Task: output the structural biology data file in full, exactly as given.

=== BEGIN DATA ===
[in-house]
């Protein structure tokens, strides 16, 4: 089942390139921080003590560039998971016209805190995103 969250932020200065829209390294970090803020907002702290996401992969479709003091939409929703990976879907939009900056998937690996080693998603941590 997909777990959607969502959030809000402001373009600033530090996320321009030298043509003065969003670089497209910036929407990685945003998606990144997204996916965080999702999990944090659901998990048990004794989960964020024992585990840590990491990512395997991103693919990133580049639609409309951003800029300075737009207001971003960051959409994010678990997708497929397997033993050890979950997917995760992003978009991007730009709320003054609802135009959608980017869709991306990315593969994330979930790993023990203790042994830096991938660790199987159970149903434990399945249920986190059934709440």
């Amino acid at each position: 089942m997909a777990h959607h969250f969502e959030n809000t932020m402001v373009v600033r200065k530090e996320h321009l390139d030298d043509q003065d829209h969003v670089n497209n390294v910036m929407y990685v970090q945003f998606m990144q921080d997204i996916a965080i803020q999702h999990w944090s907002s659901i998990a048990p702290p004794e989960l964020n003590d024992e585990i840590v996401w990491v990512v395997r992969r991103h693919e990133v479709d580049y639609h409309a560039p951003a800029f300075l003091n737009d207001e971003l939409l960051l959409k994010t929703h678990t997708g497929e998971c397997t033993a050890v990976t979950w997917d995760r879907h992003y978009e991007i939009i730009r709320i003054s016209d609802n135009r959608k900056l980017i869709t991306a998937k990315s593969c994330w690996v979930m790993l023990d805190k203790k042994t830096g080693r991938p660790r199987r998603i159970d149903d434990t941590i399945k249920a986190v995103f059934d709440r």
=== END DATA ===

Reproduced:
[in-house]
């Protein structure tokens, strides 16, 4: 089942390139921080003590560039998971016209805190995103 969250932020200065829209390294970090803020907002702290996401992969479709003091939409929703990976879907939009900056998937690996080693998603941590 997909777990959607969502959030809000402001373009600033530090996320321009030298043509003065969003670089497209910036929407990685945003998606990144997204996916965080999702999990944090659901998990048990004794989960964020024992585990840590990491990512395997991103693919990133580049639609409309951003800029300075737009207001971003960051959409994010678990997708497929397997033993050890979950997917995760992003978009991007730009709320003054609802135009959608980017869709991306990315593969994330979930790993023990203790042994830096991938660790199987159970149903434990399945249920986190059934709440």
């Amino acid at each position: 089942m997909a777990h959607h969250f969502e959030n809000t932020m402001v373009v600033r200065k530090e996320h321009l390139d030298d043509q003065d829209h969003v670089n497209n390294v910036m929407y990685v970090q945003f998606m990144q921080d997204i996916a965080i803020q999702h999990w944090s907002s659901i998990a048990p702290p004794e989960l964020n003590d024992e585990i840590v996401w990491v990512v395997r992969r991103h693919e990133v479709d580049y639609h409309a560039p951003a800029f300075l003091n737009d207001e971003l939409l960051l959409k994010t929703h678990t997708g497929e998971c397997t033993a050890v990976t979950w997917d995760r879907h992003y978009e991007i939009i730009r709320i003054s016209d609802n135009r959608k900056l980017i869709t991306a998937k990315s593969c994330w690996v979930m790993l023990d805190k203790k042994t830096g080693r991938p660790r199987r998603i159970d149903d434990t941590i399945k249920a986190v995103f059934d709440r």